9. A computer-implemented method for detecting probable counterfeit financial cards as recited in claim 8 wherein said time period comprises one hour.
10. A computer-implemented method for detecting probable counterfeit financial cards as recited in claim 8 wherein said geographic region comprises one of a continent, a country, a region, a group of states, a county, a zip code, a census tract, a block group and a block.
11. A computer-implemented method for detecting probable counterfeit financial cards as recited in claim 8 wherein said geographic region comprises regions having same first four digits of a zip code region.
12. A computer-implemented method for detecting probable counterfeit financial cards as recited in claim 8 wherein said suspicious transactions are determined by analyzing standard industrial codes (SICs) of entities where said transactions took place.
13. A computer-implemented method for detecting probable counterfeit financial cards as recited in claim 8 wherein said suspicious transactions are further determined a dollar amount involved and a transaction successful or transaction denied status.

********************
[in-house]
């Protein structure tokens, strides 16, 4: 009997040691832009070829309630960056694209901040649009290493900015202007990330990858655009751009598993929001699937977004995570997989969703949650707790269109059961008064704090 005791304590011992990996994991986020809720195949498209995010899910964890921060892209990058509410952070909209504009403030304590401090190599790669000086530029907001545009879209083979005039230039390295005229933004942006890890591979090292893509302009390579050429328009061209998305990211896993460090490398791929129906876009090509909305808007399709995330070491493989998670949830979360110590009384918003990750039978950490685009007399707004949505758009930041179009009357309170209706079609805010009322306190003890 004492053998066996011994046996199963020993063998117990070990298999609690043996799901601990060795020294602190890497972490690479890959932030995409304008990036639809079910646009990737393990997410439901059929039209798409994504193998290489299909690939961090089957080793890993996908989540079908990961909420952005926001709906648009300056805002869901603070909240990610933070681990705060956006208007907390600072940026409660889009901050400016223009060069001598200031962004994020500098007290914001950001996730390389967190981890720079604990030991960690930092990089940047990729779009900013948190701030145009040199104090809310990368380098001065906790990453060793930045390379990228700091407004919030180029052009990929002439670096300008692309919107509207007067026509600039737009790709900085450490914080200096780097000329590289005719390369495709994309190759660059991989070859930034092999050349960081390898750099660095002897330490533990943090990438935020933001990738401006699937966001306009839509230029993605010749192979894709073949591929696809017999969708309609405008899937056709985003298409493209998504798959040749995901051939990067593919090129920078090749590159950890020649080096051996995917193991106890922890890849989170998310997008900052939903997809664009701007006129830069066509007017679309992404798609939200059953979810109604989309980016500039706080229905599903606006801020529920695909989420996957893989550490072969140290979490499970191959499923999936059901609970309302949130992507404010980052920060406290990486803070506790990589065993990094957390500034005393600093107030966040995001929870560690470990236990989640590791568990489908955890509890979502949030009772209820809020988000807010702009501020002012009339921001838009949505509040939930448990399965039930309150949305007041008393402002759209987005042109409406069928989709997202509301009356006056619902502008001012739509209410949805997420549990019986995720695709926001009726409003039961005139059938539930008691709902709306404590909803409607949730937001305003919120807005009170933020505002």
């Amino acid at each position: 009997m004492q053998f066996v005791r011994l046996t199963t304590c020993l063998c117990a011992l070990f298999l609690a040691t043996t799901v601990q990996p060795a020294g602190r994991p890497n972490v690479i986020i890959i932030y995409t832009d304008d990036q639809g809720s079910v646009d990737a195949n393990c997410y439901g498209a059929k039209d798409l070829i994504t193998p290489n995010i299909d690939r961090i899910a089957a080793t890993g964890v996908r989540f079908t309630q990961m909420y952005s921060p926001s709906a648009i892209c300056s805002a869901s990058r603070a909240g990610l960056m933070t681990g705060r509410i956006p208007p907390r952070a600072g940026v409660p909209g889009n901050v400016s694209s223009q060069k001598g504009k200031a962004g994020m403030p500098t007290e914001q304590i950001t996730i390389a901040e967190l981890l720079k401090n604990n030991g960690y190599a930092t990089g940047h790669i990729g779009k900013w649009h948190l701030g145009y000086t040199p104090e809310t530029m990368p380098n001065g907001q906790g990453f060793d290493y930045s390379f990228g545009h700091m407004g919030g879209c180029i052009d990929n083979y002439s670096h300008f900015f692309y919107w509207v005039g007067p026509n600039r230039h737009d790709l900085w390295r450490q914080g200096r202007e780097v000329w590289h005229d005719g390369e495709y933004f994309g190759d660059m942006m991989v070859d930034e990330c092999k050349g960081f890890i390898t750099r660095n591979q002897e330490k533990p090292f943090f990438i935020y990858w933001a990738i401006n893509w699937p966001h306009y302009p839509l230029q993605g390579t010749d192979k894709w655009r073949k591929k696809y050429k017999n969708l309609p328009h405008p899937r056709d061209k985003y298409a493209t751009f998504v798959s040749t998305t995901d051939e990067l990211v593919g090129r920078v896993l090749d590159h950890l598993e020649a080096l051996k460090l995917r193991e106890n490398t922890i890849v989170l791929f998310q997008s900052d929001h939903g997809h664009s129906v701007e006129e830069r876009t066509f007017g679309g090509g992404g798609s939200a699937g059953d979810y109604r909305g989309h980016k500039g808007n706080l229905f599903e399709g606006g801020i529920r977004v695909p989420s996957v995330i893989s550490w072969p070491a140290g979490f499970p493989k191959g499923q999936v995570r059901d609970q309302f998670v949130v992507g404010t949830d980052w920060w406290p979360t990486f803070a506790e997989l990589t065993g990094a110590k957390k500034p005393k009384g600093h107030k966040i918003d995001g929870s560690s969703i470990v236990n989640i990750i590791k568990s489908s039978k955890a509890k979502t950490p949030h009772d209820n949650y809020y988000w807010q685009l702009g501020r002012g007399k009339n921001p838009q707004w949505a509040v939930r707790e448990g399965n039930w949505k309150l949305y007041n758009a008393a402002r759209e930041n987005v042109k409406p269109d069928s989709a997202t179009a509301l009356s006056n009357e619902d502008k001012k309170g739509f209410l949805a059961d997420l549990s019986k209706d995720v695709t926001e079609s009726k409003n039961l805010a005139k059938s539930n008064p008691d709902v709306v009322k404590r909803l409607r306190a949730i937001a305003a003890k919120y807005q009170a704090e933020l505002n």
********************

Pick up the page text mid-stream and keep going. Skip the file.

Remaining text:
14. A computer-implemented method for detecting probable counterfeit financial cards as recited in claim 8 further comprising the step of chaining together events by identifying clusters in different events containing common cards.
This application is a continuation-in-part and claims priority to U.S. application 08/662,638, filed Jun. 14, 1996, now U.S. Pat. No. 5,884,289, which in turn claims priority to U.S. Provisional application Serial No. 60/000,285, filed Jun. 16, 1995, the complete contents of which are herein incorporated by reference.
1. Field of the Invention
The present invention generally relates to identifying credit and debit card fraud and, more particularly, to a computer based system for identifying a relatively few suspect counterfeit card transactions from among the massive number of card transactions which occur on a daily basis.